Anatomical studies of spinal cord injury (SCI) using magnetic resonance imaging (MRI) report diverging observations, from "no changes" to "tissue atrophy in motor and non-motor regions." These discrepancies among studies can be attributed to heterogeneity in extent, level, and post-injury duration observed within the SCI population. But, no studies have investigated structural changes associated with different levels of injury (paraplegia vs. tetraplegia). High-resolution MRI images were processed using a voxel-based morphometry technique to compare regional gray matter volume (GMV) between 16 complete paraplegia and 7 complete tetraplegia SCI subjects scanned within 2 years of injury when compared to 22 age-matched healthy controls using one-way analysis of covariance (ANCOVA). A post-hoc analysis using a region of interest-based approach was utilized to quantify GMV differences between healthy controls and subgroups of SCI. A voxel-wise one-sample t-test was also performed to evaluate the mean effect of post-injury duration on GMV of the SCI group. ANCOVA resulted in altered GMV in inferior frontal gyrus, bilateral mid orbital gyrus extending to rectal gyrus, and anterior cingulate cortex. Post-hoc analysis, in general, indicated GM atrophy after SCI, but tetraplegia showed a greater decrease in GMV when compared to paraplegia and healthy controls. Further, the GMV of the middle frontal gyrus, superior frontal gyrus, inferior frontal gyrus, insula, mid-orbital gyrus, and middle temporal gyrus was positively correlated with post-injury duration in both paraplegia and tetraplegia groups. GM atrophy after SCI is affected by level of cord injury, with higher levels of injury resulting in greater loss of GMV. Magnitude of GMV loss in the frontal cortex after SCI also appears to be dynamic within the first 2 years of injury. Understanding the effect of injury level and injury duration on structural changes after SCI can help to better understand the mechanisms leading to positive and negative clinical outcome in SCI patients.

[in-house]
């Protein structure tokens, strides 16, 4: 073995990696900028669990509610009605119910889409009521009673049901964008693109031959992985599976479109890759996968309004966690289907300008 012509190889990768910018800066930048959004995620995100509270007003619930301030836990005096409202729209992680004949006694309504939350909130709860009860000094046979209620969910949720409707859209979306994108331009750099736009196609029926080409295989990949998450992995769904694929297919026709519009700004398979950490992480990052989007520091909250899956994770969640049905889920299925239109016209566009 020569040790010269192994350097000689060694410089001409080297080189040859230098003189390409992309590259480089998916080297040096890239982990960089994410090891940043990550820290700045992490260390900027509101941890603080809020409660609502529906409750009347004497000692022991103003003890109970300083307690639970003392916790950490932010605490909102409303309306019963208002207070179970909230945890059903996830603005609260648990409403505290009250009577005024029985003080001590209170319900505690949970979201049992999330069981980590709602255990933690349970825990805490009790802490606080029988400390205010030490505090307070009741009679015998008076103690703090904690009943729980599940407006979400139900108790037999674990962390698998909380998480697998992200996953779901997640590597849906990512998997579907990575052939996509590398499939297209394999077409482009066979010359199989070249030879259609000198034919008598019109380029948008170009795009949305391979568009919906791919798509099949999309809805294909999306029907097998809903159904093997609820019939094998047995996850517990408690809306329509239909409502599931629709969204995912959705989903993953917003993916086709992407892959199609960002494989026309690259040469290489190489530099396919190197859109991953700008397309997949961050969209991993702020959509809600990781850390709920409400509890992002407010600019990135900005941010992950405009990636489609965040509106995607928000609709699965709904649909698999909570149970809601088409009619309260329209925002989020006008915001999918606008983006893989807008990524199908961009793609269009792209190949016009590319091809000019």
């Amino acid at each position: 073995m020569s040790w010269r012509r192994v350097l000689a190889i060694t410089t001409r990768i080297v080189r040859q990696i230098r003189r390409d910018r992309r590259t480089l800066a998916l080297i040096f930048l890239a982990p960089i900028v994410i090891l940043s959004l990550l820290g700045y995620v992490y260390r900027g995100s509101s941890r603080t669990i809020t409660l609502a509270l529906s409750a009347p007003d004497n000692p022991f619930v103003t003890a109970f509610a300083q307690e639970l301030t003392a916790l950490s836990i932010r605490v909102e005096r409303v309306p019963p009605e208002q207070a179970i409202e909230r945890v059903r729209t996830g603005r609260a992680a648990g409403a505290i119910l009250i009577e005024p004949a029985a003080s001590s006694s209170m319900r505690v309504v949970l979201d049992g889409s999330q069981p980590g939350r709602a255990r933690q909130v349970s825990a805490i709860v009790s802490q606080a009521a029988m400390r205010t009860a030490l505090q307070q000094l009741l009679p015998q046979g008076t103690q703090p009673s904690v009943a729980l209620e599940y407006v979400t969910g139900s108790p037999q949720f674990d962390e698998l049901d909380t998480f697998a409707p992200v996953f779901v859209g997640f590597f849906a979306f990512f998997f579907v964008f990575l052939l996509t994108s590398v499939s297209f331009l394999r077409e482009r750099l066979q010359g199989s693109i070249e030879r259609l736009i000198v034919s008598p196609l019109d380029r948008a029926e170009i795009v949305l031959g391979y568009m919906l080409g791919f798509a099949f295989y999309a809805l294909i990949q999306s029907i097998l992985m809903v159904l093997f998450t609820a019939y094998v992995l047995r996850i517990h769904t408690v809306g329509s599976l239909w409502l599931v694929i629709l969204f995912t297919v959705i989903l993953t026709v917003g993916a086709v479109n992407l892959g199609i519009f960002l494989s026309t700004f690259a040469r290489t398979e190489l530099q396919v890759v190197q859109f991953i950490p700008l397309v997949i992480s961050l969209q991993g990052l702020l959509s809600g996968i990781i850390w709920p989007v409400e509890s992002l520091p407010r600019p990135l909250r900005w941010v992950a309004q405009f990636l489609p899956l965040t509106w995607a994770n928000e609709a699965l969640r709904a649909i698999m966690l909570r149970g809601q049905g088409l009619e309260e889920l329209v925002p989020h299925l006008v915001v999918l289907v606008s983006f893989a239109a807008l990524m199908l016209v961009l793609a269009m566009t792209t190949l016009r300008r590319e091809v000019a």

All Science Journal Classification (ASJC) codes
- Clinical Neurology
- spinal cord injury